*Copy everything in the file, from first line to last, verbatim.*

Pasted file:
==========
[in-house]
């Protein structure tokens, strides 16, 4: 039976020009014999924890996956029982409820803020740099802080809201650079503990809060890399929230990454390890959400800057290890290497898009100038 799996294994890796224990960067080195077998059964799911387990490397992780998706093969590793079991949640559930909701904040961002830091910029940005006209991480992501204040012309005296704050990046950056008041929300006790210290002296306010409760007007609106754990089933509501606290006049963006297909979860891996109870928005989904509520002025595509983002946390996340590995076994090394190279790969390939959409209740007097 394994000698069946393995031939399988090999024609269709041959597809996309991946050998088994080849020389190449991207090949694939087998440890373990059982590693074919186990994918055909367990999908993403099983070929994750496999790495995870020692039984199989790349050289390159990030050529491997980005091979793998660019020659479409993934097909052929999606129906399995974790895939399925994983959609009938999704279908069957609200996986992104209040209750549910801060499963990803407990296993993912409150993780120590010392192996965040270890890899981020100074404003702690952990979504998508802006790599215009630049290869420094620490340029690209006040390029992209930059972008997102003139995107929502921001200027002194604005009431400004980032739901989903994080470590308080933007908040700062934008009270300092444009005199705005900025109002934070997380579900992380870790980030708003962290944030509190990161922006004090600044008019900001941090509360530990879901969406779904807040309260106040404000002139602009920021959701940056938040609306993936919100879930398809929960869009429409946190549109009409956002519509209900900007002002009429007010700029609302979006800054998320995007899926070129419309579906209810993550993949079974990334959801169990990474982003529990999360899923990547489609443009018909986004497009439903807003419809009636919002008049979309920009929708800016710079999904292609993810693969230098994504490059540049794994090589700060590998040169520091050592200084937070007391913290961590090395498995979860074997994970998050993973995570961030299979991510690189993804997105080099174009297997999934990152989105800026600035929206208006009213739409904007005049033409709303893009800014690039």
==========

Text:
[in-house]
């Protein structure tokens, strides 16, 4: 039976020009014999924890996956029982409820803020740099802080809201650079503990809060890399929230990454390890959400800057290890290497898009100038 799996294994890796224990960067080195077998059964799911387990490397992780998706093969590793079991949640559930909701904040961002830091910029940005006209991480992501204040012309005296704050990046950056008041929300006790210290002296306010409760007007609106754990089933509501606290006049963006297909979860891996109870928005989904509520002025595509983002946390996340590995076994090394190279790969390939959409209740007097 394994000698069946393995031939399988090999024609269709041959597809996309991946050998088994080849020389190449991207090949694939087998440890373990059982590693074919186990994918055909367990999908993403099983070929994750496999790495995870020692039984199989790349050289390159990030050529491997980005091979793998660019020659479409993934097909052929999606129906399995974790895939399925994983959609009938999704279908069957609200996986992104209040209750549910801060499963990803407990296993993912409150993780120590010392192996965040270890890899981020100074404003702690952990979504998508802006790599215009630049290869420094620490340029690209006040390029992209930059972008997102003139995107929502921001200027002194604005009431400004980032739901989903994080470590308080933007908040700062934008009270300092444009005199705005900025109002934070997380579900992380870790980030708003962290944030509190990161922006004090600044008019900001941090509360530990879901969406779904807040309260106040404000002139602009920021959701940056938040609306993936919100879930398809929960869009429409946190549109009409956002519509209900900007002002009429007010700029609302979006800054998320995007899926070129419309579906209810993550993949079974990334959801169990990474982003529990999360899923990547489609443009018909986004497009439903807003419809009636919002008049979309920009929708800016710079999904292609993810693969230098994504490059540049794994090589700060590998040169520091050592200084937070007391913290961590090395498995979860074997994970998050993973995570961030299979991510690189993804997105080099174009297997999934990152989105800026600035929206208006009213739409904007005049033409709303893009800014690039």